I've passed through over two dozen countries (and counting), but the Huaquillas border crossing between Ecuador and Peru is by far the most hazardous I've experienced.
My Ecuadorian bus (loaded with lama wool) deposited me outside the immigration office, 5km south of Huaquillas. I waited patiently as the border official sat on my passport for 10 minutes as he processed the locals behind me.
Ecuador and Peru have created what I'm calling a "4km kill zone" between immigration offices.
A dangerous, shady town lurks on the Pan-American Highway between these checkpoints, where the fleecing or mugging of tourists has become commonplace. Novice travelers are hit especially hard. I received an e-mail from my friend Lucy, who ventured into Peru before me. Unfortunately I didn't get it until after I crossed, but her warnings were most accurate:
Hey, good luck for the border crossing into Peru, there is a major scam going on there. They will try and get you to change a lot of money at the border saying there isn't any banks in Máncora and to get the exit stamp you need to show $300 Soles its a load of crap… and then they want to put you in a cab to drive you in the middle of nowhere and rob you. So just get into a cab away from the hustle and bustle and be suspicious of people trying to be too helpful, they are all connected. Good luck!
After a "friendly" Peruvian guy waited around with me for the duration it took to stamp me out of Ecuador, he casually offered me an exchange rate at less than 60% of what I should have gotten. The border was 2km away; I was forced to take a taxi. A driver tried to overcharge me, but I knew the rate beforehand (US$1).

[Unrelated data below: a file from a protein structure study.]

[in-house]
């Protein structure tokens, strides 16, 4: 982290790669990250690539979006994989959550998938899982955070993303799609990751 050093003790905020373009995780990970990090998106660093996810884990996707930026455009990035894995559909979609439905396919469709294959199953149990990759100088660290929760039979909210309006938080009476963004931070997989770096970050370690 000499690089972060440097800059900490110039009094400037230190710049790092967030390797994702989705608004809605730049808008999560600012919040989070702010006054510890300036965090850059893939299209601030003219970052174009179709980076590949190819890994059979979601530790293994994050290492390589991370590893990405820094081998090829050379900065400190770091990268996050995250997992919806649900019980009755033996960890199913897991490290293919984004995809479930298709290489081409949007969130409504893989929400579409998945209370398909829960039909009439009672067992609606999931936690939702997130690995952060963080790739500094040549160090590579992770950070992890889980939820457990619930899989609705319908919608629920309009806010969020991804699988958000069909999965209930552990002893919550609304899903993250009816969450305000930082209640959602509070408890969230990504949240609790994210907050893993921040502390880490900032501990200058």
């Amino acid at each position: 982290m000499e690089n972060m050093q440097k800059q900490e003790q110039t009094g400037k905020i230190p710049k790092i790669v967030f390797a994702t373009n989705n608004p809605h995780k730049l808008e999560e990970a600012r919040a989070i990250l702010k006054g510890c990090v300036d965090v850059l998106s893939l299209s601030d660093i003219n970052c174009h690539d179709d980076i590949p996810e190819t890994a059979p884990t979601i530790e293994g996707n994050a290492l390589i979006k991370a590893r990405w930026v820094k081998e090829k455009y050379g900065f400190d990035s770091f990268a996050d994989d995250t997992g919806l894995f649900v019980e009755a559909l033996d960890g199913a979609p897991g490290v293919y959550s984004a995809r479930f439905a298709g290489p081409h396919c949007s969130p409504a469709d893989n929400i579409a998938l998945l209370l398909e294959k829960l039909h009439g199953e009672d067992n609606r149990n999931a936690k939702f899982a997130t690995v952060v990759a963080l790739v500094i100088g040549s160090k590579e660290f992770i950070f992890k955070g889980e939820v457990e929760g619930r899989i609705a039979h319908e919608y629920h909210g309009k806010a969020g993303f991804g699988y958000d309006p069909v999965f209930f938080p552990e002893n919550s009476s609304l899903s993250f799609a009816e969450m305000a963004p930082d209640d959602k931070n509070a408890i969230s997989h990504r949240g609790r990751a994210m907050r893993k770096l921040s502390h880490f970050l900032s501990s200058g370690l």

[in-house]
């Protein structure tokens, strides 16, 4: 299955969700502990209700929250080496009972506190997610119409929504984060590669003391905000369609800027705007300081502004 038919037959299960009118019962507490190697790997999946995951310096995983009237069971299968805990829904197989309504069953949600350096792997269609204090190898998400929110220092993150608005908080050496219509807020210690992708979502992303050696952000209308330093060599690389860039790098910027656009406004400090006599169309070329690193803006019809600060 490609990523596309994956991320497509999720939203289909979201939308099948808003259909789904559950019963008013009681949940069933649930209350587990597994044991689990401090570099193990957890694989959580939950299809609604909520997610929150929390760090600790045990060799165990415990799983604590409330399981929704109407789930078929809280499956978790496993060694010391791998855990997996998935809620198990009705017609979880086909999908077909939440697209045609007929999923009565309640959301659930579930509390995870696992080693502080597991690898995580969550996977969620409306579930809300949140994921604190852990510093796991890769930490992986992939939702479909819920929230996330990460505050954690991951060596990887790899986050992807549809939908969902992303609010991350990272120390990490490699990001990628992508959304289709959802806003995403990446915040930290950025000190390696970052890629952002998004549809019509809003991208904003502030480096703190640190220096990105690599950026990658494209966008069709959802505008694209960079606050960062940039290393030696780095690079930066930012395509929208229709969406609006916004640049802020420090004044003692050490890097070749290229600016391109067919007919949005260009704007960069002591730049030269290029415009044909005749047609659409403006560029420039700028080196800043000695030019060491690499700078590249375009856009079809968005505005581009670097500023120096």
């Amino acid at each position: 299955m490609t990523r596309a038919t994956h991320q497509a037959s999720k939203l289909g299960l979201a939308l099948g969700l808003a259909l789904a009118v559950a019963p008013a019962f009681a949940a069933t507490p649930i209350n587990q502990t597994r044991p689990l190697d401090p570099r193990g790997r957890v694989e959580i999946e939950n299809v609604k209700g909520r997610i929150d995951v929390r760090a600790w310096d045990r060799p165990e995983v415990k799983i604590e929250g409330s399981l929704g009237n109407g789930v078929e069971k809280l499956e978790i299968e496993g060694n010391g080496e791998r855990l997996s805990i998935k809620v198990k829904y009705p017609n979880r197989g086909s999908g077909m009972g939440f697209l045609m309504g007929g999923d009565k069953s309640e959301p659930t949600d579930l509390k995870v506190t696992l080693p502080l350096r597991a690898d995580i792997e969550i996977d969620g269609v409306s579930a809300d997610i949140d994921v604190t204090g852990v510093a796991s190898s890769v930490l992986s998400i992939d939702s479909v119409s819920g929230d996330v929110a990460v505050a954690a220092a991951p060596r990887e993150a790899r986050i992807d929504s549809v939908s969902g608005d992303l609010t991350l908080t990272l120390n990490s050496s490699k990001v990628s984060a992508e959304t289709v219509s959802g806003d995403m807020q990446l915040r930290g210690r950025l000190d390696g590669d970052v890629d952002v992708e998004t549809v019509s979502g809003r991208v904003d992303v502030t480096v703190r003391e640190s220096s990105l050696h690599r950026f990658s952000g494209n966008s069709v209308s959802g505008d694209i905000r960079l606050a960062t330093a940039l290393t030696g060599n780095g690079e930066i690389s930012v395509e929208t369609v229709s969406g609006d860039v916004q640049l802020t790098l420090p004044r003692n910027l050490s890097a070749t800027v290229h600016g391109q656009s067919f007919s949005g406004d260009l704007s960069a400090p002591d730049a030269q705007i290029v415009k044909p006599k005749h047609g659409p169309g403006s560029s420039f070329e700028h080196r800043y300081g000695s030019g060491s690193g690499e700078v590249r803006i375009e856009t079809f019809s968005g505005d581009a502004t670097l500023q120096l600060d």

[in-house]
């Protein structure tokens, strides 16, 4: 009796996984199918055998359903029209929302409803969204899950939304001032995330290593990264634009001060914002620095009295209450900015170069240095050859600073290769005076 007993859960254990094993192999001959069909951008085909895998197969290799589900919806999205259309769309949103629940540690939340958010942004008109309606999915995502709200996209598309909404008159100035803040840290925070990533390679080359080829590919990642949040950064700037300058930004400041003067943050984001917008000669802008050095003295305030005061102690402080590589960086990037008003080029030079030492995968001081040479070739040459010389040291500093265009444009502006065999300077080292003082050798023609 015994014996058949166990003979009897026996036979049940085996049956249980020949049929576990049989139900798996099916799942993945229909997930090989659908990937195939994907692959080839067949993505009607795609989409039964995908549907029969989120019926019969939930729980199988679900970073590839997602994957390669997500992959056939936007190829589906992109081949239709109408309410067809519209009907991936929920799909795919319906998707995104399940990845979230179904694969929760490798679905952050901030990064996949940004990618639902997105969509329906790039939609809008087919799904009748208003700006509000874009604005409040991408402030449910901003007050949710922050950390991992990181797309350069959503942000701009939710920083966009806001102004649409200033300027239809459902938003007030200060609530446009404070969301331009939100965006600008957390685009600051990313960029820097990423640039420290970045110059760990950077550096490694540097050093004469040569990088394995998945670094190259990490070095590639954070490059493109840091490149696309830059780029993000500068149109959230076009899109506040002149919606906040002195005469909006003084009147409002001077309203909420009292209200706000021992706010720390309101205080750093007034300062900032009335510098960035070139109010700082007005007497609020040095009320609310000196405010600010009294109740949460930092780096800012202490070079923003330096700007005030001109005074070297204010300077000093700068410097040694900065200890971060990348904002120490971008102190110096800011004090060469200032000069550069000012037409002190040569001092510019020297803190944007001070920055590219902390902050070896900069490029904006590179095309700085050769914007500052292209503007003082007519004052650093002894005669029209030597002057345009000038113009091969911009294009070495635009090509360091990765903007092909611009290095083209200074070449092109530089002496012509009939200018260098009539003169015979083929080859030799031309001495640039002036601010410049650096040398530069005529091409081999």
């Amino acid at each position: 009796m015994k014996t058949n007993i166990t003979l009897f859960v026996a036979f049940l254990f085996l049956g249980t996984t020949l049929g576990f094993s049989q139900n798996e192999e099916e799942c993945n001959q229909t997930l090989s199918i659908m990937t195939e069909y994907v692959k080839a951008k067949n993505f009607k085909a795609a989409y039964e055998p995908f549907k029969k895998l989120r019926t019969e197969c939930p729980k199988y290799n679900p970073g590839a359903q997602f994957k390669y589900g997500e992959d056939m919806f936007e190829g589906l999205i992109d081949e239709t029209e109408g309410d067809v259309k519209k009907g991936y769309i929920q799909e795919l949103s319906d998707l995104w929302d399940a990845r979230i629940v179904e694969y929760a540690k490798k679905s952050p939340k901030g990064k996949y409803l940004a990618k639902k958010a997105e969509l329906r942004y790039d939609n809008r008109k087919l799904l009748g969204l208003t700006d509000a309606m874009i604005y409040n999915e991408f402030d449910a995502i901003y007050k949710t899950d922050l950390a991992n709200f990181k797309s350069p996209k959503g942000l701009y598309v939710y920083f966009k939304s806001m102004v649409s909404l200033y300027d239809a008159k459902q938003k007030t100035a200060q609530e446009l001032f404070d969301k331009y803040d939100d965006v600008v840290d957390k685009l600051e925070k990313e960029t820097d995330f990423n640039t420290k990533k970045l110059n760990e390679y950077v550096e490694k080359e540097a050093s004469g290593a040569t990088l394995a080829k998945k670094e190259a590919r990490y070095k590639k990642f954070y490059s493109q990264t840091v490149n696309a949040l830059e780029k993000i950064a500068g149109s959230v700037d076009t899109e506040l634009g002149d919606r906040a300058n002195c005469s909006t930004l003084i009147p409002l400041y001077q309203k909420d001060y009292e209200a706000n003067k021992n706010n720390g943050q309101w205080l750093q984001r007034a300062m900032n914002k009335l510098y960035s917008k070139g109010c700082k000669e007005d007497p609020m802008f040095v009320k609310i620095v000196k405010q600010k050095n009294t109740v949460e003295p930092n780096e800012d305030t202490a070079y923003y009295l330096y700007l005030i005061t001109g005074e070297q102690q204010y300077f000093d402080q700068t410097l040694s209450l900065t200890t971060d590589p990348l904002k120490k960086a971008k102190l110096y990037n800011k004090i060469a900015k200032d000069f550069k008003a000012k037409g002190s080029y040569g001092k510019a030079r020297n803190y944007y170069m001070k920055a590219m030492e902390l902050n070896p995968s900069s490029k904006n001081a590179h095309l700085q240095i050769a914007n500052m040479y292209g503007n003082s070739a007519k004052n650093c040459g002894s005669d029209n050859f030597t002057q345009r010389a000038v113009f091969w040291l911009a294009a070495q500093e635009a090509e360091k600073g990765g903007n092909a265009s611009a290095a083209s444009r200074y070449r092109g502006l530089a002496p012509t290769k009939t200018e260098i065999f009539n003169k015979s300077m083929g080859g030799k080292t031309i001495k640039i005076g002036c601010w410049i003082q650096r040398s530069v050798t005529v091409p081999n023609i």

What I didn't know was that the immigration office for Peru was 2km from the border (something I didn't believe at first), and that my cab driver wouldn't be crossing over. He deposited me at the frontier in a mass of shady money changers with fixed calculators who tried to either charge me a horrible or false rate, pass counterfeit bills off to me (a real problem in Peru), or convince me that I had to show a wad of Peruvian cash to the immigration official to be allowed entry into the country (which I conveniently didn't have)—bastards.
I was really on edge. I hadn't talked with any other travelers about the border ahead of time, but knew from my surroundings that I was in an exceptionally hostile environment.
The streets were busy, chaotic. Now in Peru, I couldn't see a taxi anywhere. A man approached me claiming to be a taxi driver, and pointed to his car below us (we were standing on a short bridge that straddled the border). We agreed on a price after a negotiating (another US$1), and I cautiously followed him to his car (unmarked as a cab except for a sticker on the windshield). His "license" hung from the rear view mirror.
He opened both doors on the passenger side of the car, expecting me to ride shotgun and put my backpack in the backseat—yeah, right. It went between my legs, up front, with me.
After some time in the car we took a turn down a gravel side street. We had been doing some friendly chatting (he was kindly pushing me to hire him for the 40-minute ride to the next town), when I asked him rather sternly where we were going. The immigration office, he assured me. We showed up not longer after.
A 90-day stamp in my passport for Peru, no proof of cash or onward ticket was necessary.
Next came a collectivo (shared mini-bus) to Tumbes for US$0.50, followed by another (ugh, 21 people in a vehicle meant for 12 for over two hours) to Máncora for US$1.50. A rough start to Peru.
I hear there are some 1st class bus lines that will take you through the border without having to deal with the kill zone—I would strong recommend such a thing if the opportunity exists.